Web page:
I was nearly 100% sold on this trip. It includes physical activity (yoga), adventure (traveling to 3 different areas) and writing. It would be a small, intimate group of mostly other women, most of whom would be older. It would be awesome. It also over laps though with a really good friend’s wedding, so, basically it won’t work. I could get in late or something, but then I might just prefer one of the other trips. Also, I wonder if the long classes would be good or bad – would it be better for me to just go on a trip where I can write rather than where I would have actual assignments?

Learn to program at a hacker school type thing
Part of me feels like I should learn more coding or development type skills if I’m going to go to MIT and start a company with someone. On the other hand, I’m actually pretty good at following lines of code from my computer science and math classes. I’m just not sure if I would meet the requirements of Hacker School… or is that impostor syndrome talking? Also, living in NYC for three months would require more travel for Joe and I – we’d go through withdrawal otherwise… aww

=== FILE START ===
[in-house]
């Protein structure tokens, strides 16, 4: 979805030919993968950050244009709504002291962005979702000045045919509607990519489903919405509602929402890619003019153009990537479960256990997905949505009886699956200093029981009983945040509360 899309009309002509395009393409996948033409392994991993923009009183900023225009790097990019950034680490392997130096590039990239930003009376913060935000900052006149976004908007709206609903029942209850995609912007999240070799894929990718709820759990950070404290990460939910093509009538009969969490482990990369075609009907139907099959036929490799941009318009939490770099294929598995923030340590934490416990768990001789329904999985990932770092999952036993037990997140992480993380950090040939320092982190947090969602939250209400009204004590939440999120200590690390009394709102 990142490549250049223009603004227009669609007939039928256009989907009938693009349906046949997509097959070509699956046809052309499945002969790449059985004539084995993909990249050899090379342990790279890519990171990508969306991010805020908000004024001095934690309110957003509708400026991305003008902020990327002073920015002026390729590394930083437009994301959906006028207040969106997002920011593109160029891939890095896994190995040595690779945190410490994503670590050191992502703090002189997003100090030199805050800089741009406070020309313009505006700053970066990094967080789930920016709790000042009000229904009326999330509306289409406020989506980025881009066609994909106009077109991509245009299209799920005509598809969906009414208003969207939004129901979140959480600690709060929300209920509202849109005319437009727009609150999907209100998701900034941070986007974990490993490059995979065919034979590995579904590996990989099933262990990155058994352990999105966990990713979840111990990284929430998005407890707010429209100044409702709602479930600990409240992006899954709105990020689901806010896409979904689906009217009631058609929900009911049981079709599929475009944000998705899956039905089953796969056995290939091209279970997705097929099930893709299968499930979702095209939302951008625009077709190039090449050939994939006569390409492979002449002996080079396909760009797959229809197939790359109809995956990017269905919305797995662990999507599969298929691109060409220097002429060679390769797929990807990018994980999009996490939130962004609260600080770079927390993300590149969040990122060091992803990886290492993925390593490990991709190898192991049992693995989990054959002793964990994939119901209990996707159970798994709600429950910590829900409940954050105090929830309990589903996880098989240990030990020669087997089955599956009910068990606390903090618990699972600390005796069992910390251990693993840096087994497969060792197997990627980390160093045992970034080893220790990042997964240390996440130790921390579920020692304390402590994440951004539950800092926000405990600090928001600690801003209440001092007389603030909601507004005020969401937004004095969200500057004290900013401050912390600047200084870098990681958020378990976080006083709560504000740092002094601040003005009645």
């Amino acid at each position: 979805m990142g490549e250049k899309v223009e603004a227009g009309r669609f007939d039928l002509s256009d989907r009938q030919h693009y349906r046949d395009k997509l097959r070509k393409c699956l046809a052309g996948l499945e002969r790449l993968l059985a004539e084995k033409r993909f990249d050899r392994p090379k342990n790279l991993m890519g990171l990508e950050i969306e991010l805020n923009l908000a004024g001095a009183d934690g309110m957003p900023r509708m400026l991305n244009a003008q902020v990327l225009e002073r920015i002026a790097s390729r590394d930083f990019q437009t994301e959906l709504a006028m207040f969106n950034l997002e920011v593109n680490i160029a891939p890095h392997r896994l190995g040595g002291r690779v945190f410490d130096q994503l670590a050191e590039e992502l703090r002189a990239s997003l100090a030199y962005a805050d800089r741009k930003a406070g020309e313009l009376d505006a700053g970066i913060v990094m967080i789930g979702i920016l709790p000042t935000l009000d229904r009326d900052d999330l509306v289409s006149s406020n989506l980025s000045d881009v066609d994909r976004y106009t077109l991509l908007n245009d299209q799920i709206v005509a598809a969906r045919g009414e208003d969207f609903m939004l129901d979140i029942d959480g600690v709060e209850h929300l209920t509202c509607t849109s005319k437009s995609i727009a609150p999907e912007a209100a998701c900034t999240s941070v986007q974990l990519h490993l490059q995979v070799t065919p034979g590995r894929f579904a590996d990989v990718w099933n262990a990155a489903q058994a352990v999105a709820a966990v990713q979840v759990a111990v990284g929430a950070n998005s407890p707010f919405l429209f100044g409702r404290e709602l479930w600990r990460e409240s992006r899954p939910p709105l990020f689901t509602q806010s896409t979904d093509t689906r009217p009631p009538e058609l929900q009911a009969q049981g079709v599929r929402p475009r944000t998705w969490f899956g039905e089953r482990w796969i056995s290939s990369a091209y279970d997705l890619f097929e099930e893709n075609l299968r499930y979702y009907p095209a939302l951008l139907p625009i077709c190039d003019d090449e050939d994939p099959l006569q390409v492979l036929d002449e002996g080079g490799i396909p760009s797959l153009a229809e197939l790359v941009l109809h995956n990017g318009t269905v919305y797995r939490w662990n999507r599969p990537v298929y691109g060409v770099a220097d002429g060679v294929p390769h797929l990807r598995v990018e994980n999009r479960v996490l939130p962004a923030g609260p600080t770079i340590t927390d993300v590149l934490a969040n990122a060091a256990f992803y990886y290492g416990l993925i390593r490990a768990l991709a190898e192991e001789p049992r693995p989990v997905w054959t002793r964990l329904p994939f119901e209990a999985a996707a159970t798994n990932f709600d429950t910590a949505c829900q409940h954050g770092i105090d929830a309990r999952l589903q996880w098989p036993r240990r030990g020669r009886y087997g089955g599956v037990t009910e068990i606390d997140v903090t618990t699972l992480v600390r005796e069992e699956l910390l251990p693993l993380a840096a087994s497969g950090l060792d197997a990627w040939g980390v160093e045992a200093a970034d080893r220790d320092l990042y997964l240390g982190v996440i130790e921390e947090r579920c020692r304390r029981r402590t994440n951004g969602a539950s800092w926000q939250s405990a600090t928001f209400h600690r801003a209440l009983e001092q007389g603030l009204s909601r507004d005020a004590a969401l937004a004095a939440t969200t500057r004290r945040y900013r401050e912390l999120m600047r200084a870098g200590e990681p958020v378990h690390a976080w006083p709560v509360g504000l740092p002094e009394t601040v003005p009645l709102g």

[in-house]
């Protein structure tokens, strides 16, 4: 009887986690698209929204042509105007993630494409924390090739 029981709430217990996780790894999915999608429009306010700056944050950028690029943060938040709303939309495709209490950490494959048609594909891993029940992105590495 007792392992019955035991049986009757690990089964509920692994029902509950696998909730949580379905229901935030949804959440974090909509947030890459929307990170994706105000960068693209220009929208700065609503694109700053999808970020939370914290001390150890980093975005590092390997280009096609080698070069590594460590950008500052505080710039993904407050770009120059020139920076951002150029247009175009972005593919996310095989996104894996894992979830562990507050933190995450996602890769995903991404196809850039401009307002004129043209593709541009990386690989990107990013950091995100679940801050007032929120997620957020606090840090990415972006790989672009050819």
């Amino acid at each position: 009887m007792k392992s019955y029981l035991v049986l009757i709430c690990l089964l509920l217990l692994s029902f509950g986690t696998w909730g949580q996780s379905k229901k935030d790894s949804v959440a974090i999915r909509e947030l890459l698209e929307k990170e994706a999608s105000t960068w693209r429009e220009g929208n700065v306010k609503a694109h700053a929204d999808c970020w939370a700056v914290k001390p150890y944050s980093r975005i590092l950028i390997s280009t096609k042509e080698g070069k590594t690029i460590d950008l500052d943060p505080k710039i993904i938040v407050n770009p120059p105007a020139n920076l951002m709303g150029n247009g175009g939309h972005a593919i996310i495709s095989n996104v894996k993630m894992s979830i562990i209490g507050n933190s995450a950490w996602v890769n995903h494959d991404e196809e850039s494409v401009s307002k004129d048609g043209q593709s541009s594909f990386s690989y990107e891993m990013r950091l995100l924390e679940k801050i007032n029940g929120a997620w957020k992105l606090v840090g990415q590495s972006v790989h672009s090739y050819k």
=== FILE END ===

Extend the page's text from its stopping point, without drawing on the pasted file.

Work with a girls coding program in NYC
Girls Who Code is a great organization out of New York City. They put on a intensive summer program for girls to learn programming and discover their passion for technology. I don’t think they have any open positions nor are they looking for temporary summer folks. Yet, I would love nothing more than to help put together this program or something like it.

Go on an adventure tour through Thailand/Cambodia
I’ve never been to Asia. During college, I had signed up for a j-term trip to China, but without enough interest from other students, the trip was canceled. Still, it feels like the next place for me to visit. I randomly searched “Thailand adventure tour” and was brought to the g adventures website. They have a healthy supply of exactly the “world adventures” I am looking for. As of right now, I’ve narrowed it down to two:

  1. http://www.gadventures.com/trips/essential-vietnam-and-cambodia/AVEV/2014/
  2. http://www.gadventures.com/trips/indochina-explorer/ATIC/2014/

Fun? Absolutely. Spendy? Very much so… Worth it? Haven’t decided…

An Internship